According to the American Academy of Pediatrics, “watching three to four hours of non-educational TV per day, children will have seen about 8,000 murders on TV by the time they finish elementary school.” That revelation alone is enough to sober any conscientious parent, but when you think of the other potentially harmful messages that come across a television screen that do not comport to Catholic moral teaching, it makes one pine for simpler times.
This all makes one thing perfectly clear. My parents’ lives were a lot harder than mine ever was. I did not have to live through a catastrophic depression, live in a farmhouse without indoor plumbing or electricity or contemplate the threat of the Imperial Japanese Navy. I never had to pray my son survive the jungles of Southeast Asia and come back home alive and unharmed.
No, my life is a walk in the park compared to that. But in one respect I have it tougher than my parents. We watched entirely too much television when I was a child, but I never watched anything on television that was going to imperil my immortal soul or be in direct contradiction to what my parents believed or what the Sisters of Providence taught us in the classroom.
I guess there’s a second thing perfectly clear here. You really can’t go home again. That point is made explicit by the present day options of television viewing which sometimes feels like networks have hired Lucifer as their guest programmer.
I’m not talking red jumpsuits and tridents here and not going on a rant about television being Satan’s handiwork. Just suggesting it’s helpful to take a step back and evaluate what we let inside our houses from time to time. Like Lewis’ Screwtape, the real devil is more than happy to ply his trade in a culture that denies his very existence.
He obviously must enjoy the extraverted examples of a Nero or a Stalin that come about every century or so, but for the most part, the Prince of Darkness does most of his work and his best work in the mundane, in all of that word’s definitions.
Take the devil’s prized possessions… the seven deadly sins. You can’t have Dante, Shakespeare or Raymond Chandler without them, but again, we have to realize that when it comes to television, we are not working within the same God-centered boundaries that the authors of those works, even Chandler, either willingly worked within or begrudgingly accepted in order to serve the stories they were telling.
Television, and the rest of the artistic fields of popular culture, have jettisoned most of that in their current 21st century manifestation. It is essential to have an objective, universal truth from which to contrast any one of the seven deadly sins. When you remove the element of revealed truth from the reality of sin, you always get chaos and you often get television.
Greed. You don’t have to look far to find shows on the most luxurious yacht, the most expensive apartment in Manhattan or a show like “Millionaire Matchmaker” to see that greed is alive and well and being regularly fed and watered on television.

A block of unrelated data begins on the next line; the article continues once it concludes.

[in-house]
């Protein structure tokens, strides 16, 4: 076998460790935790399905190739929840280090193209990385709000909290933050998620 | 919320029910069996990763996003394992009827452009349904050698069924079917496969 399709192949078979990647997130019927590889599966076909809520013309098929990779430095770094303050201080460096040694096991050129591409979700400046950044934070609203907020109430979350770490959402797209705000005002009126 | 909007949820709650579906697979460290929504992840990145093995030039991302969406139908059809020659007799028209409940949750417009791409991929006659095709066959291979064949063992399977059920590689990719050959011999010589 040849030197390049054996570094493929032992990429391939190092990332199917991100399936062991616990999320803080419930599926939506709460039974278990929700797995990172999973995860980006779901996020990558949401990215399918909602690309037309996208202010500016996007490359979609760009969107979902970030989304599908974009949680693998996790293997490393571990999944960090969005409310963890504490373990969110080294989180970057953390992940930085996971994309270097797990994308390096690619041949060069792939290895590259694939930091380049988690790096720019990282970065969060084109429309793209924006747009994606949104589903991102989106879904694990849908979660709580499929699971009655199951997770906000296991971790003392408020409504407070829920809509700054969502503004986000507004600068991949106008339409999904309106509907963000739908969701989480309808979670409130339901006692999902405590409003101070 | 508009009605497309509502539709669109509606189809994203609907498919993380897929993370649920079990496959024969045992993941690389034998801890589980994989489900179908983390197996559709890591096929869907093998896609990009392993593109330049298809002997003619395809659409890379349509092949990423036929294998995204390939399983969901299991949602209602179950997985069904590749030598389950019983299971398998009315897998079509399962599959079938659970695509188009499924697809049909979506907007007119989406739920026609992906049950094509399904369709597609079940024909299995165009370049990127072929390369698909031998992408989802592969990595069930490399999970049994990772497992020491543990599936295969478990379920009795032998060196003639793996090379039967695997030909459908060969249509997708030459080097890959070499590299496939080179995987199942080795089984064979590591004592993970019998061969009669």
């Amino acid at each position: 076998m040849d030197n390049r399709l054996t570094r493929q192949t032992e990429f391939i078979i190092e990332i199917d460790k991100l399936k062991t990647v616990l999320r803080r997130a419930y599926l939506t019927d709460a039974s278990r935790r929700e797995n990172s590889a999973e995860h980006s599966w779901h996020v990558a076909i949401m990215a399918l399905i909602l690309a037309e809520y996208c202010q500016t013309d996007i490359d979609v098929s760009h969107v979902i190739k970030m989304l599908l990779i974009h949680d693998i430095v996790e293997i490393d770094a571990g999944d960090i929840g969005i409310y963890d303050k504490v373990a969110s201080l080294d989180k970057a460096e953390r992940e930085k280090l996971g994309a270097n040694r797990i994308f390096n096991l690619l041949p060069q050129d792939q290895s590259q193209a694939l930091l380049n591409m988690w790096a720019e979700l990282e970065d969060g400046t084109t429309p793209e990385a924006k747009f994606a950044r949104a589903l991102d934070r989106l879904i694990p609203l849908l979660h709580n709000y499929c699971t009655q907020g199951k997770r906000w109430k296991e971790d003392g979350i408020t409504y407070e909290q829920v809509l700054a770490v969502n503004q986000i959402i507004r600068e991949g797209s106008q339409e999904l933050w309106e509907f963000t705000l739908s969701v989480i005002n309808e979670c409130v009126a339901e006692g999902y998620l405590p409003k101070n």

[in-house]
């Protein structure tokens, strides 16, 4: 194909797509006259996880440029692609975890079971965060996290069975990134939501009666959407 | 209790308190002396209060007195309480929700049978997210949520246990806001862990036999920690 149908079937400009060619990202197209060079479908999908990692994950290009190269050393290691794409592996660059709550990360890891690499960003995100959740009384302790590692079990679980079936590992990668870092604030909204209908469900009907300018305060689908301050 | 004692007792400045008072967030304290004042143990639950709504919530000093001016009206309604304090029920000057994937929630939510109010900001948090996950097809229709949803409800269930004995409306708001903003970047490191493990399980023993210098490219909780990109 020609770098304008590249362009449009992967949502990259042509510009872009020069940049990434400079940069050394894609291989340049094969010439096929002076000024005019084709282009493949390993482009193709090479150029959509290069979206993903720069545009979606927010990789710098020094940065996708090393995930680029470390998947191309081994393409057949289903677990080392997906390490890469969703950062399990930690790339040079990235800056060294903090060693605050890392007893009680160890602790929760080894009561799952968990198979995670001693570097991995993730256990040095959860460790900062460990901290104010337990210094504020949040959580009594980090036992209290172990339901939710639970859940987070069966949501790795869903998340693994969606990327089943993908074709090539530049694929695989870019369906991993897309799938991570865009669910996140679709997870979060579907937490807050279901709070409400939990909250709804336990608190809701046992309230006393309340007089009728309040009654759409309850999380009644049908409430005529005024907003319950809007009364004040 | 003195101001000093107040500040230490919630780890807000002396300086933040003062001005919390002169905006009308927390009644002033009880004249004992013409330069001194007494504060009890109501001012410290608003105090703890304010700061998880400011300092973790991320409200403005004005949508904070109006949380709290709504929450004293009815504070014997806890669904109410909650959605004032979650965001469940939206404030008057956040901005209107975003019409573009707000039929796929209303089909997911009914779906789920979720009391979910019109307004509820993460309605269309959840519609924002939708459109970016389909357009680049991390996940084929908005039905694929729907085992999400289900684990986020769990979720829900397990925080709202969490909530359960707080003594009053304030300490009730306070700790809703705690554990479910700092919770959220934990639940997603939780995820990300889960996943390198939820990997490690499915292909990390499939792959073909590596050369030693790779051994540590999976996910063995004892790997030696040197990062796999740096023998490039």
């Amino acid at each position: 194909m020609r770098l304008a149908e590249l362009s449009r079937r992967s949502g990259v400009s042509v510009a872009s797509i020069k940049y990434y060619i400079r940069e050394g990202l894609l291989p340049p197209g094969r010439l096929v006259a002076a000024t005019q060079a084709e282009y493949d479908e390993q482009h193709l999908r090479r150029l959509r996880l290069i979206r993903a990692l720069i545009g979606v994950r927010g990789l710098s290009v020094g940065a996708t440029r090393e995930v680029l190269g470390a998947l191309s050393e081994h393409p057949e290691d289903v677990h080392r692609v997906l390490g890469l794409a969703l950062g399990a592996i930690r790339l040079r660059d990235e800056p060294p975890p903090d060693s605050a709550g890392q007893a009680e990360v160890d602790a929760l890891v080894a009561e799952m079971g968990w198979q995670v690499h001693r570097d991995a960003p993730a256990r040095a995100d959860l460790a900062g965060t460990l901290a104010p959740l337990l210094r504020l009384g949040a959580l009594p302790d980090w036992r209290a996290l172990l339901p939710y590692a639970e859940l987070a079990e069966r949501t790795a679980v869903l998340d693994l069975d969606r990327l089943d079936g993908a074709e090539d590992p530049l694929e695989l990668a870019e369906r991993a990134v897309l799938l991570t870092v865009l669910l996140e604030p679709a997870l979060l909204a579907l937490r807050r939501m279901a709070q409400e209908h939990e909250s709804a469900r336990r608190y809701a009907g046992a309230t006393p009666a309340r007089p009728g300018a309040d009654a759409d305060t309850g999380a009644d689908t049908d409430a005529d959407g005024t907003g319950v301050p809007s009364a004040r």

Lust. It’s not a matter of where to begin, but weather where to stop. For the sake of brevity and my continuing to exist as a contributor to this newspaper, let’s just say the amount of intimate moments between people who are not married is equal to the number of car commercials during any given hour of primetime television broadcasting.
Gluttony. Well, there certainly are a lot of cooking and food related shows on television, but ironically this is one of the seven deadly sins that television is probably least cooperative with, although the opposite end of the spectrum, an extreme emphasis on fitness and health, is probably some kind of sin of its own.
Envy. There is a reason there are so many “reality” television shows centered on incredibly rich and famous people. Some of these people are rich and famous for being rich and famous… some are famous for being infamous. Regardless, the underlying appeal of these shows taps into the darker recesses of envy like so much spiritual Drano.
Sloth. No particular television show champions laziness, but its very existence and its hypnotic pull on people, causing them to assume too much couch time certainly facilitates and becomes a kind of portal to the invitation of laziness.
Wrath. Again, reality shows strike again as anger and screaming matches are the brick and mortar from which many a reality show superstructure is built.
Pride. Look at any NFL football game or NBA basketball game after a spectacular play and you will see a plethora of prideful celebrations. These days, you see outrageous and boastful public displays after a first down play.
From the looks of the past several thousand years of human existence, these savage seven sins are not going away any time soon and in the more immediate future, television, bereft as it is of religiously slanted ethics, will continue to commandeer these debasements of spiritual well-being for entertainment purposes.
Sometimes it will be done to great effect and produce something of value. Many times it will not. It’s up to us to be the gatekeepers — to be discriminating viewers in some instances and absent viewers in others.